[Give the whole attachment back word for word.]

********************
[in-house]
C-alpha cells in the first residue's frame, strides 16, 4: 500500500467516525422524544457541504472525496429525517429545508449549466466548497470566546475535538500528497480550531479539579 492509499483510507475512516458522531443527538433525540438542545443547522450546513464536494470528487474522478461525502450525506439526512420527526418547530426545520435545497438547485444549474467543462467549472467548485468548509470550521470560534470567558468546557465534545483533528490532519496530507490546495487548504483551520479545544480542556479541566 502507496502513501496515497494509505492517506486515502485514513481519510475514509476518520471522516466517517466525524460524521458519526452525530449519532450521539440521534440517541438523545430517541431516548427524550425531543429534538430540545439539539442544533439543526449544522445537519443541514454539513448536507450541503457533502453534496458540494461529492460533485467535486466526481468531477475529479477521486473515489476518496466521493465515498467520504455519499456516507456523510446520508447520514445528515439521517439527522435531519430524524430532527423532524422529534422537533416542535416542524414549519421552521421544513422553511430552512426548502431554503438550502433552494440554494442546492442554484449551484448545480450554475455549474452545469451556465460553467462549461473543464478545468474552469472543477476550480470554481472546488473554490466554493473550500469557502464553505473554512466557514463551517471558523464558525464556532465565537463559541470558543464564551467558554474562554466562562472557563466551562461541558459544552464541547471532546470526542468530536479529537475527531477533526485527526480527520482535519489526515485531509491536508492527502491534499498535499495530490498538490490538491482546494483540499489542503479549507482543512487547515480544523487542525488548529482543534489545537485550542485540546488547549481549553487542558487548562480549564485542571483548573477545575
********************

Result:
[in-house]
C-alpha cells in the first residue's frame, strides 16, 4: 500500500467516525422524544457541504472525496429525517429545508449549466466548497470566546475535538500528497480550531479539579 492509499483510507475512516458522531443527538433525540438542545443547522450546513464536494470528487474522478461525502450525506439526512420527526418547530426545520435545497438547485444549474467543462467549472467548485468548509470550521470560534470567558468546557465534545483533528490532519496530507490546495487548504483551520479545544480542556479541566 502507496502513501496515497494509505492517506486515502485514513481519510475514509476518520471522516466517517466525524460524521458519526452525530449519532450521539440521534440517541438523545430517541431516548427524550425531543429534538430540545439539539442544533439543526449544522445537519443541514454539513448536507450541503457533502453534496458540494461529492460533485467535486466526481468531477475529479477521486473515489476518496466521493465515498467520504455519499456516507456523510446520508447520514445528515439521517439527522435531519430524524430532527423532524422529534422537533416542535416542524414549519421552521421544513422553511430552512426548502431554503438550502433552494440554494442546492442554484449551484448545480450554475455549474452545469451556465460553467462549461473543464478545468474552469472543477476550480470554481472546488473554490466554493473550500469557502464553505473554512466557514463551517471558523464558525464556532465565537463559541470558543464564551467558554474562554466562562472557563466551562461541558459544552464541547471532546470526542468530536479529537475527531477533526485527526480527520482535519489526515485531509491536508492527502491534499498535499495530490498538490490538491482546494483540499489542503479549507482543512487547515480544523487542525488548529482543534489545537485550542485540546488547549481549553487542558487548562480549564485542571483548573477545575